* Insists results relevant to authentication of certificate submitted to INEC
* Urges court to overrule Tinubu, order release of records October 2
Alex Enumah in Abuja
Former Vice President and presidential candidate of the Peoples Democratic Party (PDP) in the disputed February 25 election, Alhaji Atiku Abubakar, yesterday, submitted before a United States District court that there was no basis for President Bola Tinubu’s objection to the order of a magistrate court directing the release of his academic records at the Chicago State University.
While urging the court to overrule Tinubu’s objection to the release of documents relating to his transcript, admission letter amongst others, Atiku prayed the court to allow the order of Magistrate Judge Jeffrey Gilbert and ordered that the academic records as requested in his August 2, application be released not later than October 2.
Atiku stated this in his reply to Tinubu’s objection to Magistrate Judge Jeffrey Gilbert’s opinion and order, delivered on September 19, 2023.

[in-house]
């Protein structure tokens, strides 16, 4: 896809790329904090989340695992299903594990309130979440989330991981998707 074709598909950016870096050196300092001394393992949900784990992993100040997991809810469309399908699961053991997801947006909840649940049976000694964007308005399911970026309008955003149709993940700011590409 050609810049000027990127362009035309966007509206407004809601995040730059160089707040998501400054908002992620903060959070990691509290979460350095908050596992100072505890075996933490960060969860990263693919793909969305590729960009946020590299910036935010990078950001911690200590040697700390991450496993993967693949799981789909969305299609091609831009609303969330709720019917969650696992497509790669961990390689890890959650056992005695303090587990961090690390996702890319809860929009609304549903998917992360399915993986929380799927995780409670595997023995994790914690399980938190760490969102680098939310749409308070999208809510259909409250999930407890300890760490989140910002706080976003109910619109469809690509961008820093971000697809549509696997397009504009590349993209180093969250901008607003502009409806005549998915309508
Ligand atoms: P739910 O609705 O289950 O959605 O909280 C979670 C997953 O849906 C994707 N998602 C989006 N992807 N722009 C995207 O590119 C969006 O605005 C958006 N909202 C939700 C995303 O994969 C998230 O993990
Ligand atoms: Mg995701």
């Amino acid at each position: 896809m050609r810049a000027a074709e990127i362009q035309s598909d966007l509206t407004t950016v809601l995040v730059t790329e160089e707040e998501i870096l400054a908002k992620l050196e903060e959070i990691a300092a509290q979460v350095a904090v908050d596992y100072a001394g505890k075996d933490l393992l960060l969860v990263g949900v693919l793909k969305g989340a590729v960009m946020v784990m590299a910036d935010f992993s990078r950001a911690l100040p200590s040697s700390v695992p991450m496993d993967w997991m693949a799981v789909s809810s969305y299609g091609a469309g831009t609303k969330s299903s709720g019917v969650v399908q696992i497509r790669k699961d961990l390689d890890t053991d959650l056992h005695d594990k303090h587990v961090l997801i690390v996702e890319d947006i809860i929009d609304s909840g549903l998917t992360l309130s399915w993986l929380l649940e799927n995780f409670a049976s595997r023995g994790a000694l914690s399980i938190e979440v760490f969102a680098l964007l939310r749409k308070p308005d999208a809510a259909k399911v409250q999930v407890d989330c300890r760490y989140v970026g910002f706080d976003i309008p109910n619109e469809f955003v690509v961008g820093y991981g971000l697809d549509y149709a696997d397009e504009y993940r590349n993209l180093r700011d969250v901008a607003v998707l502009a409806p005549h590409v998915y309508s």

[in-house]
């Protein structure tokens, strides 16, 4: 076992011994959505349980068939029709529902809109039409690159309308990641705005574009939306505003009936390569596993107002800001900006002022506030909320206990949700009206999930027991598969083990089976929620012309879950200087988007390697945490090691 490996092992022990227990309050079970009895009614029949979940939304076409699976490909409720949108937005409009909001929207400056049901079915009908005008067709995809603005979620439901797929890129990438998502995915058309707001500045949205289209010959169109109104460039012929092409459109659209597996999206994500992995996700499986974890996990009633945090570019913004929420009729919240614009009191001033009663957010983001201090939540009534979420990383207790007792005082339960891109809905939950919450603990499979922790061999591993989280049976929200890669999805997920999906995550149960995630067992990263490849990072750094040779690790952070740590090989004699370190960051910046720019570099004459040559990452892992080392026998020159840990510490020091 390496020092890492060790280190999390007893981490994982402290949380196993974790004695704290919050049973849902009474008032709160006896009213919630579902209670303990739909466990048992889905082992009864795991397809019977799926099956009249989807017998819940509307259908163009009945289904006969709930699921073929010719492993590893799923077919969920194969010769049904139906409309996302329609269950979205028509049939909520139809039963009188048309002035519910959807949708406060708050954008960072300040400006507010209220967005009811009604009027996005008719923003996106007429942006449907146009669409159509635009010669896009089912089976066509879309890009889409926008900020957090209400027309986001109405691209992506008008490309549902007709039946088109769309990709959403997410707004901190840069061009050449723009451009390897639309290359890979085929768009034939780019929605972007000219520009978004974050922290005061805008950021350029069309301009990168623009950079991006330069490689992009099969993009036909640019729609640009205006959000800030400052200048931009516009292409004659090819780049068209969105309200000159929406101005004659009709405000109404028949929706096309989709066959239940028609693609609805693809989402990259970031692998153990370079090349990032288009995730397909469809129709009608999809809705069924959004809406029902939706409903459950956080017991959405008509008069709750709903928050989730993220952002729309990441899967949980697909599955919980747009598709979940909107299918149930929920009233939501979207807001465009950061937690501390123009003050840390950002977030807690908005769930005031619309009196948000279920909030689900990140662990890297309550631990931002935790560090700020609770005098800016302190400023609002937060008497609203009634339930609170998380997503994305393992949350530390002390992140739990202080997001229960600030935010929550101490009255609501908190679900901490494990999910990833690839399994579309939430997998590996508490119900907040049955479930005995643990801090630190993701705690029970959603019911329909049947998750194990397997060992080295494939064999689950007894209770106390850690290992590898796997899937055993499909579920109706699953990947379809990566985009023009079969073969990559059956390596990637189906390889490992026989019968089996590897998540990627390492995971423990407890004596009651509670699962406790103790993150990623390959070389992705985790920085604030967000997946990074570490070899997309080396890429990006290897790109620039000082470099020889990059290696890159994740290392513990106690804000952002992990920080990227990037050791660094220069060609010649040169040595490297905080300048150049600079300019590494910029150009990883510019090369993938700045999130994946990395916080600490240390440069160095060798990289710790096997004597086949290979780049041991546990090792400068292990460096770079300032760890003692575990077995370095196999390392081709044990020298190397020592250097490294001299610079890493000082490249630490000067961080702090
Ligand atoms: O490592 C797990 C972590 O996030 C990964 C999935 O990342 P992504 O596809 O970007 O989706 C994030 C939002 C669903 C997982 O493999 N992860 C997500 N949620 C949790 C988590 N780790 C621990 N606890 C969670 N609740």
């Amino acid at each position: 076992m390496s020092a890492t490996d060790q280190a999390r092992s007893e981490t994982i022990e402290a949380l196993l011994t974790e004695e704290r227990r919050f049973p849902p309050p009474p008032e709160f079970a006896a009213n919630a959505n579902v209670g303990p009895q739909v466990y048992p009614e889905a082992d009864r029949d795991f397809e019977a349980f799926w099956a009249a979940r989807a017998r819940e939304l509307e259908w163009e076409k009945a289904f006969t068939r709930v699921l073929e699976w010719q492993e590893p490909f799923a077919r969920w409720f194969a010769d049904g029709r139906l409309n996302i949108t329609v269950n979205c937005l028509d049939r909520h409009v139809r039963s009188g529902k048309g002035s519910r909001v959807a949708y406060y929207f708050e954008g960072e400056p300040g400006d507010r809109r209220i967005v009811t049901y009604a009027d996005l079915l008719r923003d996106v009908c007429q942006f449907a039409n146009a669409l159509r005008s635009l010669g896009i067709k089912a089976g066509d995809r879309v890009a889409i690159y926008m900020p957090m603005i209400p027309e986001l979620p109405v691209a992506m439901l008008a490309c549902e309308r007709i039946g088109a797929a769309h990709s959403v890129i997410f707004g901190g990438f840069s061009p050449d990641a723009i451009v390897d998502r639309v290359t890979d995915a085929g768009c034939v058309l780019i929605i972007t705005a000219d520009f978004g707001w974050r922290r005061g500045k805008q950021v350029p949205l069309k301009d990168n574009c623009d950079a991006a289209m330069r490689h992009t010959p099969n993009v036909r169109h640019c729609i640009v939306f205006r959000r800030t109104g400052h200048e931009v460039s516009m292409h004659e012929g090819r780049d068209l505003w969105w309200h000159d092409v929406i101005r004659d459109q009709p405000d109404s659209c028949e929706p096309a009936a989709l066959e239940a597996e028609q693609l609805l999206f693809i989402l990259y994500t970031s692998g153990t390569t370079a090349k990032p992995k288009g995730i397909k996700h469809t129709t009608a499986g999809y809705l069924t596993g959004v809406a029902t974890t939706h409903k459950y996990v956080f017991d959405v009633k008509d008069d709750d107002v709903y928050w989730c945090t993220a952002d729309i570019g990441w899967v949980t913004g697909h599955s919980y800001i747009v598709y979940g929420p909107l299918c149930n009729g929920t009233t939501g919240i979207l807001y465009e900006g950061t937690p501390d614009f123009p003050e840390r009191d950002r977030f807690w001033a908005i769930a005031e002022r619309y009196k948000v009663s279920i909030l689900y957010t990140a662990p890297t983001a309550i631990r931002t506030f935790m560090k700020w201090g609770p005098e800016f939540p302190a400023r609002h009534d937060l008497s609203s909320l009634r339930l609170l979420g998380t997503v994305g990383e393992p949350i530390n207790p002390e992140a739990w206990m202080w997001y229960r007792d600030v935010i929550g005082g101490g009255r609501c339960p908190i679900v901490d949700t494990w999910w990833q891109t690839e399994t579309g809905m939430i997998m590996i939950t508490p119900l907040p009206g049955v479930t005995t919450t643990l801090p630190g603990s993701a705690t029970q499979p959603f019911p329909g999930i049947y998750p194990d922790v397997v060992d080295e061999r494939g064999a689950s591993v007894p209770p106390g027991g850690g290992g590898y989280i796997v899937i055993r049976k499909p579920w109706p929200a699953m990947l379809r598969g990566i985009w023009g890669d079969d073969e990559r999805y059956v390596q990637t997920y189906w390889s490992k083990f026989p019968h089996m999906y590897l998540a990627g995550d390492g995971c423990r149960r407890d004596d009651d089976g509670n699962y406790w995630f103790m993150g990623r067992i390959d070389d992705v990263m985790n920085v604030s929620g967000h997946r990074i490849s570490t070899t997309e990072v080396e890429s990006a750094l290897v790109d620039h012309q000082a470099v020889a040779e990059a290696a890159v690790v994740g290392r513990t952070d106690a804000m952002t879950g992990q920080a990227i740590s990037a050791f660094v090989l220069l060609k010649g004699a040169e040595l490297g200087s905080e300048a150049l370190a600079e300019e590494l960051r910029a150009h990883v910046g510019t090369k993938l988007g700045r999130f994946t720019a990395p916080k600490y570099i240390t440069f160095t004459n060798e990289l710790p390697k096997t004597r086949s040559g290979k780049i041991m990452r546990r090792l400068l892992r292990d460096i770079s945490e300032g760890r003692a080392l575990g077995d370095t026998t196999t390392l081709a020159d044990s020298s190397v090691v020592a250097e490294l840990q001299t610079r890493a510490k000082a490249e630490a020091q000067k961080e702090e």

Judge Gilbert in his judgement in an Application for Discovery filed by Atiku had ordered the release, within 48 hours, limited information about Tinubu’s academic records to Atiku.
But, before the order could be effected Tinubu approached a United States District Court for the Northern District of Illinois, Eastern Division, to stay the order till Monday September 25, when he would file his appeal against the order.
He predicated his appeal on the grounds that the magistrate court erred in making such order for discovery when by law it out to only make recommendations to the district court.
Amongst others, Tinubu argued that the documents sought by Atiku were purely for a fishing expedition and not “for use” in Nigeria; one of the major requirements for the order of discovery.
Additionally, he argued that if the high court was inclined to grant Atiku’s application, then the order should be reviewed and limited to only his Diploma Certificate he submitted to the Independent National Electoral Commission (INEC), adding that the court should preclude the release of other documents.
However, Atiku in his response through his lawyer, Angela Liu, told the high court that all the issues raised in Tinubu’s objection had been resolved by Judge Gilbert before granting the application for discovery.
Besides, Atiku stated that the limited records the magistrate ordered to be released to him were relevant to the authentication of the certificate Tinubu submitted to INEC in aid of his qualification for the 2023 presidential poll, which he won.
While describing Atiku’s case as “a straightforward Section 1782 application”, Liu, argued that, “Contrary to Intervenor’s inflated rhetoric, Applicant is not seeking “to conduct a fishing expedition into Intervenor’s private, confidential, and protected educational records.